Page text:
A significant share of logs and lumber are imported in China to make value-added products for export, and it has seemed like China's exports of furniture, plywood, flooring, etc. have been doing nothing but increasing for more than a decade. But recently this picture has also changed. The trend in exports hasn't just slowed, it's actually gone negative in a number of cases (see Figure 3). Export values of plywood and flooring began shrinking in 2015, and continued on their downward trend last year, when they were joined in retreat by wooden furniture and door and window exports. Even China's exports of paper and paperboard, which had been growing at a 19% CAGR from 2000-2015, have had zero growth over the past two years. Increasing labor rates in China, as well as various trade restrictions by importing countries, have largely been to blame, but the point is that the period of never-ending growth in forest products exports looks to be over.


© 2017 RISI, Inc. All Rights Reserved.
For Internal Use Only


But demand is only one side of the coin. If you believe that Chinese imports are going to continue to increase, then there will have to be an increasing supply of logs available. On the hardwood side, our report discusses the rapidly declining availability of logs from tropical natural forests. Imports of plantation grown hardwood in China have increased, e.g. eucalyptus logs from Australia, but over the next decade it is doubtful that this supply can be maintained. On the softwood side, we expect supply to tighten in Russia, with an increasing share of the available timber directed to lumber, rather than log exports. The decline in timber harvest in western Canada is well documented and long-expected, and record log prices in the US Pacific Northwest have meant that an increasing share of US log exports to China are actually coming from the US South (in containers). We do expect a relatively minor increase in log exports from New Zealand, although the recent election at least raises the possibility that some effort will be made there to increase domestic processing, at the expense of log exports. In Australia, pine log exports should continue, but further growth will be constrained by the supply issues that FWPA has documented previously. 

Finally, any forecast of imports in China has to take account of the fact that over the past decade, the rest of the world went through a major financial collapse, demand for wood products plunged, and demand today is still on the road to recovery (e.g., softwood lumber demand in the US has been rising and is forecast to expand significantly in the years ahead.) Our forecast also assumes that over the next decade India becomes a much larger market for radiata pine logs; while it will still be very small compared with China’s market, growth in Indian demand will siphon off volume that otherwise would have been directed to China.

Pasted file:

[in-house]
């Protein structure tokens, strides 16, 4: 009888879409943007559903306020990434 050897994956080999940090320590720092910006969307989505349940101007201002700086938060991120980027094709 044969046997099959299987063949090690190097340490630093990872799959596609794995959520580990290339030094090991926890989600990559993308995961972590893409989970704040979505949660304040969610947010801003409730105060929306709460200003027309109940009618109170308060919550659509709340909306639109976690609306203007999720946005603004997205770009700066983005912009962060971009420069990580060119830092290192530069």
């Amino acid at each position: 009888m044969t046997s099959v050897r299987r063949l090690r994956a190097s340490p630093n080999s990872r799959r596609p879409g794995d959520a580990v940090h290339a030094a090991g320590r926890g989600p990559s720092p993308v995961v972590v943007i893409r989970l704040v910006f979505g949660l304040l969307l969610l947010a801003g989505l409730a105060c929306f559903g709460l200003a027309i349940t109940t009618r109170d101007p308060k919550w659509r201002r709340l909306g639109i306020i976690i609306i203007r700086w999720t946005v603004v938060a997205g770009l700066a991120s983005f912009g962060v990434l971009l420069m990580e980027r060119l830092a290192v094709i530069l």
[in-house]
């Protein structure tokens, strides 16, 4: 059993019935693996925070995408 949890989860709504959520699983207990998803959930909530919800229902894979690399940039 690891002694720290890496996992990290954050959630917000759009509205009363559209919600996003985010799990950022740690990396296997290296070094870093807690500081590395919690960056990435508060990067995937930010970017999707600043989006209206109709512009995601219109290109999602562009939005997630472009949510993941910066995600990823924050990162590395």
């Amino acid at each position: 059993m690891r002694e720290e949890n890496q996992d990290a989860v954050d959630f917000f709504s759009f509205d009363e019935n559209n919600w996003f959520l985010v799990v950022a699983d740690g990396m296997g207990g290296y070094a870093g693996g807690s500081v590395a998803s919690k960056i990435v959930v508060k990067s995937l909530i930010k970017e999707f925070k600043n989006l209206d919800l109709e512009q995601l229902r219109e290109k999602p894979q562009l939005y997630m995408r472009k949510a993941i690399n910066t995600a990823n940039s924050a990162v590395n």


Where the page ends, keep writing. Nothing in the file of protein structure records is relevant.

As a last point on our forecast of China’s log and lumber demand, we emphasize that while the future growth trend looks markedly different than the past decade, by the end of our forecast period, for example, softwood log imports will still be above 30 million m3, and softwood lumber imports will continue to expand to new record levels. Given other risks to the global economy over the next decade, on balance we would argue that our forecast is far from “negative”.

One quick point on China’s woodchip import demand, as this is so important for Australian forest owners: while we again forecast a significant slow-down in growth of hardwood chip demand in China (see Figure 4), let’s be clear that the limitation is primarily on the supply side, not a lack of demand. There is no question in our minds that Australian hardwood chip suppliers will find a ready market in China for all the chips they are able to supply over the next decade. Tightening supply has already led to the largest price increases in more than 5 years in 2018, and we expect this to continue.


© 2017 RISI, Inc. All Rights Reserved.
For Internal Use Only

Bob Flynn is Director, International Timber for RISI, and is author of the recently published China Timber Supply Outlook ( He can be reached at